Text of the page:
Inflammation

The inflammatory phase begins with an injury or insult that stimulates an inflammatory response by exposure of subendothelial collagen to platelets, which activates the intrinsic and extrinsic clotting cascades and causes platelet degranulation, with release of cytokines and growth factors from platelet a-granules. These platelet-produced growth factors like platelet-derived growth factor (PDGF) and transforming growth factors alpha (TGF-a) and beta (TGF-p) are released locally in the wound and amplify the recruitment of PMNs, and more importantly macrophages. After a brief vasoconstrictive phase mediated by thromboxane and serotonin that aids in hemostasis, a vasodilatory reaction (in response to platelet histamine release and prostaglandin generation) follows with migration of leukocytes, neutrophils (PMN), and later, macrophages into the wound along the fibrin clot scaffolding.

PMNs are the predominant cell type early on and migrate into the wound through an increase in vascular permeability and track along chemotactic gradients compromised of cytokines, complement cascade products (C3a and C5a), and growth factors in a process called margination. Endothelial receptors called selectins help PMNs loosely adhere to the involved area before integrin receptors on the PMN allow firm interaction and allow subsequent migration between endothelial cells into the extracellular matrix (ECM).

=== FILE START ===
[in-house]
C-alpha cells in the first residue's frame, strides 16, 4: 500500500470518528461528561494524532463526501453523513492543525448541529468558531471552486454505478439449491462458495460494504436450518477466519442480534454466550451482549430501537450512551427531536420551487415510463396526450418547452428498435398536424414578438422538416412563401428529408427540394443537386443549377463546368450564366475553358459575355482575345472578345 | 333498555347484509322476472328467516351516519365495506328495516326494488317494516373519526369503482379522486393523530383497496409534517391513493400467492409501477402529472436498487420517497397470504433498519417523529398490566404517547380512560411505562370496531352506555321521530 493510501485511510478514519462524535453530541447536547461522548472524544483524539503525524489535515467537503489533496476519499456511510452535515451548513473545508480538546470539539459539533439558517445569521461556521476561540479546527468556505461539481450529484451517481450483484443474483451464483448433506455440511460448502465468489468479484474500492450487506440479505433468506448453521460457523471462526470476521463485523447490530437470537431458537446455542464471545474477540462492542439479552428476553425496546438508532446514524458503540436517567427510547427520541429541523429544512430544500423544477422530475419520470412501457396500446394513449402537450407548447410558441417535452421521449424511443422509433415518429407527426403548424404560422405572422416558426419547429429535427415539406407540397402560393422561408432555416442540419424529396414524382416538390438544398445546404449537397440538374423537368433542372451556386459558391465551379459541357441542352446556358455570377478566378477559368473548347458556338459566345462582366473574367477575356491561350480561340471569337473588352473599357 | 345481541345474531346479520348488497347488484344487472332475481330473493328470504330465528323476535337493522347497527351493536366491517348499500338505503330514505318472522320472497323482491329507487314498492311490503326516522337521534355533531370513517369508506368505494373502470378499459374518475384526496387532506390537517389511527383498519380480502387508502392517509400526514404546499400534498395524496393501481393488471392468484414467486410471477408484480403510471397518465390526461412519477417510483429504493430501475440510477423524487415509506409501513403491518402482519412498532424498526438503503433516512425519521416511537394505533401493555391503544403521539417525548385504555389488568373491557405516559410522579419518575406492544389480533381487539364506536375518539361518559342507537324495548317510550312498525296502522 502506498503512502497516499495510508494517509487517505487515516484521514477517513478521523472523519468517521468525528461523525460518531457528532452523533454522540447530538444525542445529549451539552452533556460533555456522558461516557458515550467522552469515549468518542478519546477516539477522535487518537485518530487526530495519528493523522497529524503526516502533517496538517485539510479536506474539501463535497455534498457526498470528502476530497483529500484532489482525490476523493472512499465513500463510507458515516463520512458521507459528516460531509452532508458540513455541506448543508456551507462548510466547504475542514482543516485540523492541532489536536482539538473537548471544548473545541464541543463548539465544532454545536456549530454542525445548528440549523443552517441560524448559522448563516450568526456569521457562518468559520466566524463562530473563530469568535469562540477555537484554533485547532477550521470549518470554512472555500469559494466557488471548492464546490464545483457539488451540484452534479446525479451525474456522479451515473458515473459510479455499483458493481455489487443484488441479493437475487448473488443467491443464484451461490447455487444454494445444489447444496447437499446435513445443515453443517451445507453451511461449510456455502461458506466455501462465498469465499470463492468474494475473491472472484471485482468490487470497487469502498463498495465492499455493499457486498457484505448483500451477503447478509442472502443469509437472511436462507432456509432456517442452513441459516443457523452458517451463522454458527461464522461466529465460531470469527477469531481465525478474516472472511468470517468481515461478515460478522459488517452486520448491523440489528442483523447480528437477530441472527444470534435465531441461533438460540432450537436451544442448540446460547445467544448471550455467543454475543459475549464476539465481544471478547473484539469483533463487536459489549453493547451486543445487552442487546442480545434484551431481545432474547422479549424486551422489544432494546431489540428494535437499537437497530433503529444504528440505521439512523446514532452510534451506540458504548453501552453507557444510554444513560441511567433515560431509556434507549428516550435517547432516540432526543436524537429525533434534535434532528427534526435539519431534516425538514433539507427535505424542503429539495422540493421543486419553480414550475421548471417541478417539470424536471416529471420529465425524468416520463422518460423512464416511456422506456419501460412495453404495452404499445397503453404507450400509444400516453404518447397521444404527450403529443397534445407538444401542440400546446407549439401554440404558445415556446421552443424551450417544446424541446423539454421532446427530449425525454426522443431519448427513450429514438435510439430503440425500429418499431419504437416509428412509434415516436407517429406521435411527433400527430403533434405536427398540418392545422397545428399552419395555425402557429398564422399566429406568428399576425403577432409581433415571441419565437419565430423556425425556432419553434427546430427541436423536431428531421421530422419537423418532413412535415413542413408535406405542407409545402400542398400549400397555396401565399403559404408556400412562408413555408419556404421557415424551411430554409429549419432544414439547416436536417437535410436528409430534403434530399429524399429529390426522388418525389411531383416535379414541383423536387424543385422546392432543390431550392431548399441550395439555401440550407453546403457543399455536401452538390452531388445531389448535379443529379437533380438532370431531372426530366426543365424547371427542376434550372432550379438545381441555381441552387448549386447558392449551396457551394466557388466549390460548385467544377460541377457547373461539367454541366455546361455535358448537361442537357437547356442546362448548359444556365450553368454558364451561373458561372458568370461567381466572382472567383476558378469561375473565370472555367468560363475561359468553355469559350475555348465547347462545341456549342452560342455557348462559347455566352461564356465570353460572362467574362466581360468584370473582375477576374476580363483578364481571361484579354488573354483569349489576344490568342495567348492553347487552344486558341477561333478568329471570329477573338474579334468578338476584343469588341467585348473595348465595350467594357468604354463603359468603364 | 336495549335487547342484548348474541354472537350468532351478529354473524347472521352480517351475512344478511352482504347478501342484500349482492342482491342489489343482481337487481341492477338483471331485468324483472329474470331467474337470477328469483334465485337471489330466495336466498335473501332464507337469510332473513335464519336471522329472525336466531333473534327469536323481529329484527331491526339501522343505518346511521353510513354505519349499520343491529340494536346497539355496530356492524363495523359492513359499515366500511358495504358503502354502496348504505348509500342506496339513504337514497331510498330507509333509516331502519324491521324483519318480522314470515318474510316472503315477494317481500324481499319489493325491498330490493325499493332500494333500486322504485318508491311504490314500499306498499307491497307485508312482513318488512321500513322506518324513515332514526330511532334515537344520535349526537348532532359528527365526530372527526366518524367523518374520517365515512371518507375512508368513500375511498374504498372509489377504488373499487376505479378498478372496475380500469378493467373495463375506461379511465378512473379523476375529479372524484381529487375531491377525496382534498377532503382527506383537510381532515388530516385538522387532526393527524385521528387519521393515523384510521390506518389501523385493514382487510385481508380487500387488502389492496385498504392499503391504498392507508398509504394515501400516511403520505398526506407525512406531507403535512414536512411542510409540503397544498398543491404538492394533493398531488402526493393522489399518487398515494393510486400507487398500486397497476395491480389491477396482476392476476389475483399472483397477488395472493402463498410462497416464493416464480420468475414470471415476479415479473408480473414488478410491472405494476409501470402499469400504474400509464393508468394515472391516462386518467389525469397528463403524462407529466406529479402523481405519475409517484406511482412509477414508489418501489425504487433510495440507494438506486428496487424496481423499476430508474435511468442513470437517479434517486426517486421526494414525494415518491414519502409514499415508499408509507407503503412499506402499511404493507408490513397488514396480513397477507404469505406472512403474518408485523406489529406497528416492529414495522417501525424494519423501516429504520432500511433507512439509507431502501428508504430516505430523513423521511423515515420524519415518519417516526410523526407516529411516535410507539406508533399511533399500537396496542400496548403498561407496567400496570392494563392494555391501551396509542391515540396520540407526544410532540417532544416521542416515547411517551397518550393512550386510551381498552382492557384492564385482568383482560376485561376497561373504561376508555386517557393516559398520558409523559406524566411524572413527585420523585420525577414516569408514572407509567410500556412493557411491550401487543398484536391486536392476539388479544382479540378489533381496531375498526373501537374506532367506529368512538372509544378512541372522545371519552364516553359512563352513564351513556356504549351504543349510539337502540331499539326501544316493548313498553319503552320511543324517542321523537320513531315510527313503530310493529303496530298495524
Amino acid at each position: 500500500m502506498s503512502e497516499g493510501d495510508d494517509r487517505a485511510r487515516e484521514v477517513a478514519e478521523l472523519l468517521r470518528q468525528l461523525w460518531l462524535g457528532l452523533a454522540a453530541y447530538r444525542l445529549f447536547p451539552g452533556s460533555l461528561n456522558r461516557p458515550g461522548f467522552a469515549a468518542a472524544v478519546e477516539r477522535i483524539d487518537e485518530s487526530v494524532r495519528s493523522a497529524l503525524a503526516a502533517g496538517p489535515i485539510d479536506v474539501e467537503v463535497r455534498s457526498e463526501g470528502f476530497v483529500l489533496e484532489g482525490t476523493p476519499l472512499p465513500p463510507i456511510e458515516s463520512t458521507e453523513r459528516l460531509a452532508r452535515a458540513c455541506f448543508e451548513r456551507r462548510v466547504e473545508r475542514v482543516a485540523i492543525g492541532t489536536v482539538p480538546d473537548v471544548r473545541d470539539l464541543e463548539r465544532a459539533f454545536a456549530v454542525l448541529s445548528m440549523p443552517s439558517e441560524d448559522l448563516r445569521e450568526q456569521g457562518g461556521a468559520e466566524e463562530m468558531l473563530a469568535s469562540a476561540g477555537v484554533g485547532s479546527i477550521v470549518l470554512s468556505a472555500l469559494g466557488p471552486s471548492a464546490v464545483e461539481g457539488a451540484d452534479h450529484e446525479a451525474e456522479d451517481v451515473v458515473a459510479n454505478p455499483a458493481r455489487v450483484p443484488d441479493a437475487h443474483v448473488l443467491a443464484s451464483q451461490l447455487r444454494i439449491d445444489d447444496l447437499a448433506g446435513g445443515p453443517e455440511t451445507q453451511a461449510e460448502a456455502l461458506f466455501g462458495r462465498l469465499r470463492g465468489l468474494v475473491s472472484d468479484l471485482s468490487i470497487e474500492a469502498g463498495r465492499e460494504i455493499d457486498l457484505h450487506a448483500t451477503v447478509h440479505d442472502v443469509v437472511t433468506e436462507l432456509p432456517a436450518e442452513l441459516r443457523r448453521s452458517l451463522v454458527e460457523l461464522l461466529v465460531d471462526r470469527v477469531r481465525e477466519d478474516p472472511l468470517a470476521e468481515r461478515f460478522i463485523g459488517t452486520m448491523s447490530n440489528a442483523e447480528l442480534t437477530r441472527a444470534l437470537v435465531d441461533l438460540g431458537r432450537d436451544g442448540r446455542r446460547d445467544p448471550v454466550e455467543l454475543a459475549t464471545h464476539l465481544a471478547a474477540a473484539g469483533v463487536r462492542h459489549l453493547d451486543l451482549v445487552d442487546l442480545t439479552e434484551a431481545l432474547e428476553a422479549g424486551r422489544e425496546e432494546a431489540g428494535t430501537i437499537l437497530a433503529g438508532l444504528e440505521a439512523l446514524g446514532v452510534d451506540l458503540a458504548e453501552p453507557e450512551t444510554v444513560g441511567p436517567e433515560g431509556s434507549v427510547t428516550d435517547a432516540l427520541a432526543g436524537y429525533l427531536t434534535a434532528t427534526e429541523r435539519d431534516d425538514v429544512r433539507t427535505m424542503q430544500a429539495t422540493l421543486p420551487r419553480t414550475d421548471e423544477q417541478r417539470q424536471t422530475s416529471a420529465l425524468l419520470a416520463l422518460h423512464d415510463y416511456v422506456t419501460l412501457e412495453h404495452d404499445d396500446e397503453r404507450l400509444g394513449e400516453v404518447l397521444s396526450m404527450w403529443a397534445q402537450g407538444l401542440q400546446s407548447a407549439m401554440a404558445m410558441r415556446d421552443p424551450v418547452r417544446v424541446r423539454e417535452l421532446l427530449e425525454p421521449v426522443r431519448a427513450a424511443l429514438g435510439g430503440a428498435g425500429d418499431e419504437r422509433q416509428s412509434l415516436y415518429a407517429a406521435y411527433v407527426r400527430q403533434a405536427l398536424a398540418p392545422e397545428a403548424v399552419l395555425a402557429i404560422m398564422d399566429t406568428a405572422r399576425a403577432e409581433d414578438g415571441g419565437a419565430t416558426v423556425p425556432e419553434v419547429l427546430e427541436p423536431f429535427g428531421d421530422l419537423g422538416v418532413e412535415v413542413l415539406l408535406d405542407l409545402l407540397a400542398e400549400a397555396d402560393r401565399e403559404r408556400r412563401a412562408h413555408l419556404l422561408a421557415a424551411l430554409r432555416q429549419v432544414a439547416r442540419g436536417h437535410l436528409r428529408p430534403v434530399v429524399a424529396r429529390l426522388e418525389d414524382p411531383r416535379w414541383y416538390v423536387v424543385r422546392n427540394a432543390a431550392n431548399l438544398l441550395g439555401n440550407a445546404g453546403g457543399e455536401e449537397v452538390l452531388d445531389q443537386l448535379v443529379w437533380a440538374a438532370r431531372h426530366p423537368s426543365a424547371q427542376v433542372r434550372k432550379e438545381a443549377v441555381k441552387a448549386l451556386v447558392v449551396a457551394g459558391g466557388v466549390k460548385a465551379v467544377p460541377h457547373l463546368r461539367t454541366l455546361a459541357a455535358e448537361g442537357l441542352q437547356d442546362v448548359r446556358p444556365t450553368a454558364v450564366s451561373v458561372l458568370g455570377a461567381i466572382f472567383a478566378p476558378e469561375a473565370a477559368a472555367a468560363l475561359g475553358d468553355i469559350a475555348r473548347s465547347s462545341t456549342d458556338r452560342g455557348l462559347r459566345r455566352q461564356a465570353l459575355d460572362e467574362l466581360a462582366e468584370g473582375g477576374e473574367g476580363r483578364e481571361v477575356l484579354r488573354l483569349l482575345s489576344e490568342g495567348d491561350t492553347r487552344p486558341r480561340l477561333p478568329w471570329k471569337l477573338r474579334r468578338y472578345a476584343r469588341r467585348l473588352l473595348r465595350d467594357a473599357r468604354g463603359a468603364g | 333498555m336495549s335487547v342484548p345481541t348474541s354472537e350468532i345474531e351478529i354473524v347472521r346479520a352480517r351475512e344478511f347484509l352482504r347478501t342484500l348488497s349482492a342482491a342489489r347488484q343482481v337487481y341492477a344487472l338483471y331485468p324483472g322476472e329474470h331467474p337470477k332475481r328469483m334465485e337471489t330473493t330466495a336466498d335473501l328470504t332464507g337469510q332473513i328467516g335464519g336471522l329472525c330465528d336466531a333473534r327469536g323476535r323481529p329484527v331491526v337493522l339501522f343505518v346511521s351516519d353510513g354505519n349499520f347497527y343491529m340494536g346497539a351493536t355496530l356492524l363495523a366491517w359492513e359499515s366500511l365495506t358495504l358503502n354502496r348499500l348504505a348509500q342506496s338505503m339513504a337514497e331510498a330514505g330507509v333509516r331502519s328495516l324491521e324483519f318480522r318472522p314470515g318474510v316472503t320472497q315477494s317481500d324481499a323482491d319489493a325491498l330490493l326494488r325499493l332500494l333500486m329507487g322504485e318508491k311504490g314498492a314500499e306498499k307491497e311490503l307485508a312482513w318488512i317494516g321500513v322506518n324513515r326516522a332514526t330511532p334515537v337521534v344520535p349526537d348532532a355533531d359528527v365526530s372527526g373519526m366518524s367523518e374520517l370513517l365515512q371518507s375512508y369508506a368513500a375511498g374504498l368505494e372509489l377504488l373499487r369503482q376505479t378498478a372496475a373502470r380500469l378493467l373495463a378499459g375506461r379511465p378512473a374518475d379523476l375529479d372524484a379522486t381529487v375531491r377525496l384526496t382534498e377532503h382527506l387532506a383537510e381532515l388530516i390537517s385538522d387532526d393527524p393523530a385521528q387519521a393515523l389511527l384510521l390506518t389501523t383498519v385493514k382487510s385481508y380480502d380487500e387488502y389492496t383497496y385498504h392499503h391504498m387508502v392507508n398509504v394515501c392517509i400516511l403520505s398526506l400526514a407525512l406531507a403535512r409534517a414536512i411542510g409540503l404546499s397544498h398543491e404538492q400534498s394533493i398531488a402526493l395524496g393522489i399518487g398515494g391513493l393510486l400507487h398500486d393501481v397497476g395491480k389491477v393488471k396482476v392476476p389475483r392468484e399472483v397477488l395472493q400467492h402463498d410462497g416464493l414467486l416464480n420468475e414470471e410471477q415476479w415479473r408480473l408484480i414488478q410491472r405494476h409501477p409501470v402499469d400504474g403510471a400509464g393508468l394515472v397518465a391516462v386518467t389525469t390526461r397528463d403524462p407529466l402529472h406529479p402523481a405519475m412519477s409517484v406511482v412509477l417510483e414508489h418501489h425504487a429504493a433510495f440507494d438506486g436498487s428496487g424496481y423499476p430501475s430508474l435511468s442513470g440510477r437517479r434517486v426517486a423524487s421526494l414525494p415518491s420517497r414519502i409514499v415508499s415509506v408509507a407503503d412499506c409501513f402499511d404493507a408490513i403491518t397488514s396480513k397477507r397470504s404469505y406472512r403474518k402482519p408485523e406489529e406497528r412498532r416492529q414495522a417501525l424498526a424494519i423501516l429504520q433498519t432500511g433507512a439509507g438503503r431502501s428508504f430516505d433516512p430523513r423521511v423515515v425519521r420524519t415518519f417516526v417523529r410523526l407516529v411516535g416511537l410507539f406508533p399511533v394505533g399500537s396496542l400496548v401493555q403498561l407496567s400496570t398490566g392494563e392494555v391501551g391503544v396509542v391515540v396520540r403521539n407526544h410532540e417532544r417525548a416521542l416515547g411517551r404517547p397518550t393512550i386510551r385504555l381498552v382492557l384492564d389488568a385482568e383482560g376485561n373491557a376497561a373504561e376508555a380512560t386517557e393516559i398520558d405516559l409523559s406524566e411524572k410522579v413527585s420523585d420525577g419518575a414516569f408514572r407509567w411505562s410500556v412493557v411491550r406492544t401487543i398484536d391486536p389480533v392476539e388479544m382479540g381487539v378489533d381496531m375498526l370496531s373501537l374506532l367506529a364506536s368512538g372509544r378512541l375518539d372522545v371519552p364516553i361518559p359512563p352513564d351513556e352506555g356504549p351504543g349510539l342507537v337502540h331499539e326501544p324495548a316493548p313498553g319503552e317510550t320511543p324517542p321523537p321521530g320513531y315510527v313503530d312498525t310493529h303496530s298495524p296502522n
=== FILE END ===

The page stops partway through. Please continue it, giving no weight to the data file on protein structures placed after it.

PMNs are an important adjunct, but not a necessity, for wound healing. They serve to promote bacterial clearance and debride the wound, but provide no essential growth factors.

Monocytes migrate into the wound and undergo transformation into activated macrophages at close to 48 hours, and their subsequent production of inflamatory cytokines (IL-1 and TNF) and growth factors (specifically transformation growth factor-p [TGF-p] and PDGF) appears to be the most critical cell-driven event of this entire phase. Their absence is associated with failure to progress to normal fibro-blast recruitment and function. This is in contrast to experiments which show wound healing to progress in the absence of PMNs and lymphocytes. Macrophages also serve a number of other important functions including nitric oxide synthesis, wound debridement, phagocytosis of bacteria, and stimulation of angiogenesis.

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